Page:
The Toronto Raptors have done something that most people would never have thought would happen – they have fired their Head Coach who was recently named the Coaches Association Coach of the Year (and is a favourite to win the NBA Coach of the Year award), Dwane Casey.
The Raptors, under Casey’s tutelage, finished the 2017/18 regular season as the #1 seed in the Eastern Conference due to a franchise record 59 wins. However, looking back on Casey’s coaching career with the Raptors, this season wasn’t simply a flash-in-the-pan, it was something of the norm recently –
2011/12 Season: 23 wins, 43 losses (66 games) – missed playoffs
2012/13 Season: 34 wins, 48 losses (82 games) – missed playoffs
2013/14 Season: 48 wins, 34 losses (82 games) – lost in first round of playoffs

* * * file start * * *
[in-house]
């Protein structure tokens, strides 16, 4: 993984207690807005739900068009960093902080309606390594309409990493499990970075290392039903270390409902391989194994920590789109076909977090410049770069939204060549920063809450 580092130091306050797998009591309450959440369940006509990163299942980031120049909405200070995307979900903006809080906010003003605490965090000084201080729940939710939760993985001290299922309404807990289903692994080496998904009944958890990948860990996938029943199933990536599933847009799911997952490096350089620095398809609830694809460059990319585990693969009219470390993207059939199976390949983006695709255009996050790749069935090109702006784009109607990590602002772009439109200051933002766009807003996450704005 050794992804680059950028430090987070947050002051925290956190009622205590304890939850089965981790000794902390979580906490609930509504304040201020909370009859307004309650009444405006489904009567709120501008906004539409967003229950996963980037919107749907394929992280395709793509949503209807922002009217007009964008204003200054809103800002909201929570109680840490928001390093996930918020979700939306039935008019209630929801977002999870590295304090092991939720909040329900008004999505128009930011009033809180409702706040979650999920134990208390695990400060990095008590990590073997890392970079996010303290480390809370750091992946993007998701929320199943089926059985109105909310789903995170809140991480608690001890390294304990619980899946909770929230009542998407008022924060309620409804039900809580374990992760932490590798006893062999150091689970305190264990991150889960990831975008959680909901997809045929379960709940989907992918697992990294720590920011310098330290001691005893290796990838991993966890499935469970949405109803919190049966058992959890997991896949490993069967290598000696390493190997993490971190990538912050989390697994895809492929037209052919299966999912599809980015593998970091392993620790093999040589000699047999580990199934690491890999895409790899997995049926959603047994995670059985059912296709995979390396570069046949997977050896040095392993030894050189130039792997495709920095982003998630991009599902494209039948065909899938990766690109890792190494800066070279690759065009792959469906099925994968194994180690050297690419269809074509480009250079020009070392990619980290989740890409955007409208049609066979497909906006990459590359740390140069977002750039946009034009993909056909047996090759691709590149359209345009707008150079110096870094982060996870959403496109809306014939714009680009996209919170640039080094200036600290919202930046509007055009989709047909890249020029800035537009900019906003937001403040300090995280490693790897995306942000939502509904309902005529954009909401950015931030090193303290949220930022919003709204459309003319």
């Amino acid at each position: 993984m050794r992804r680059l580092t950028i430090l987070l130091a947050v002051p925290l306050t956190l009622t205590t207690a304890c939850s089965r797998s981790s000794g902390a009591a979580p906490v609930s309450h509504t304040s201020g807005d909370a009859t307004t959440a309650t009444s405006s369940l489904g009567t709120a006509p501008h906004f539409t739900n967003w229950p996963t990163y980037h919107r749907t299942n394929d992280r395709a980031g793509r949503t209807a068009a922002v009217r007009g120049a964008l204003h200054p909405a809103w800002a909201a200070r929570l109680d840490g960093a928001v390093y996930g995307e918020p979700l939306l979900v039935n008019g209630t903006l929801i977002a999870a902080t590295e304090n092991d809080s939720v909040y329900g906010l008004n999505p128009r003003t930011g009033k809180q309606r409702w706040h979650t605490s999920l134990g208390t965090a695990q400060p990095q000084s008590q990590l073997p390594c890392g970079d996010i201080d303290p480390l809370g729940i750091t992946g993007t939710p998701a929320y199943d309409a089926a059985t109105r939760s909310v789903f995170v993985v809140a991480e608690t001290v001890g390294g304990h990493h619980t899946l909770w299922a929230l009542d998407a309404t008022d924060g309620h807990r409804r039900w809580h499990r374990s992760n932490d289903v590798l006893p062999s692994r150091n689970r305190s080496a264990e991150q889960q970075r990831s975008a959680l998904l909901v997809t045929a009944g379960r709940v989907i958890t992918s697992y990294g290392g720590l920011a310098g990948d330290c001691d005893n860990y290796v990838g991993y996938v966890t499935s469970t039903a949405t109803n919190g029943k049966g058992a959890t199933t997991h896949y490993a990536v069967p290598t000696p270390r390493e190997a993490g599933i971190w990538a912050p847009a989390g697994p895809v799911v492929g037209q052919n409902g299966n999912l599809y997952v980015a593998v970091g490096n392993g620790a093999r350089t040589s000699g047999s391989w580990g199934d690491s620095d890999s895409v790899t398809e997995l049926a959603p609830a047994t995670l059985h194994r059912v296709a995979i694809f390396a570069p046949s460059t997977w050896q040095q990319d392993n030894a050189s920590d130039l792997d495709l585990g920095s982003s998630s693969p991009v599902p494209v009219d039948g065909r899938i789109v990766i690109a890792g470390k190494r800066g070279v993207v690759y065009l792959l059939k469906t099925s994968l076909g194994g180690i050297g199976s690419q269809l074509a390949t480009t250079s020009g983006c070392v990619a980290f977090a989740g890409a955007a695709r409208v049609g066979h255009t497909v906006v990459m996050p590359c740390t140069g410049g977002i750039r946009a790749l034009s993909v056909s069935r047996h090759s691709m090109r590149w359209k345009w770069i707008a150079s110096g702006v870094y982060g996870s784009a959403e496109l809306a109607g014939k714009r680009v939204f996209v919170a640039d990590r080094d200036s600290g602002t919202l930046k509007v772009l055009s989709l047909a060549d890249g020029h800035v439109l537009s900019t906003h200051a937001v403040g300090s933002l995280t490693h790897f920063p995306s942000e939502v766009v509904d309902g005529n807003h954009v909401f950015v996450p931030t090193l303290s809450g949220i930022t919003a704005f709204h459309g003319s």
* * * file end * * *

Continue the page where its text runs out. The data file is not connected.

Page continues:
2014/15 Season: 49 wins, 33 losses (82 games) – lost in first round of playoffs
2015/16 Season: 56 wins, 26 losses (82 games) – lost in conference finals
2016/17 Season: 51 wins, 31 losses (82 games) – lost in conference semi-finals
2017/18 Season: 59 wins, 23 losses (82 games) – lost in conference semi-finals
Many people are saying that LeBron James is the cause of this crazy sacking – the Cleveland Cavaliers, led by James, bundled the Raptors out of the postseason in a cleansweep for the second consecutive year. In fact, the Cavaliers have been the reason the Toronto Raptors haven’t progressed to the NBA Finals in the last three seasons; knocking them out in each of those postseasons.
So is it Casey’s fault that they haven’t progressed? Is it LeBron James? Is it Raptors players going missing when they’re needed the most? The answer, a bit of everything from column A, B and C.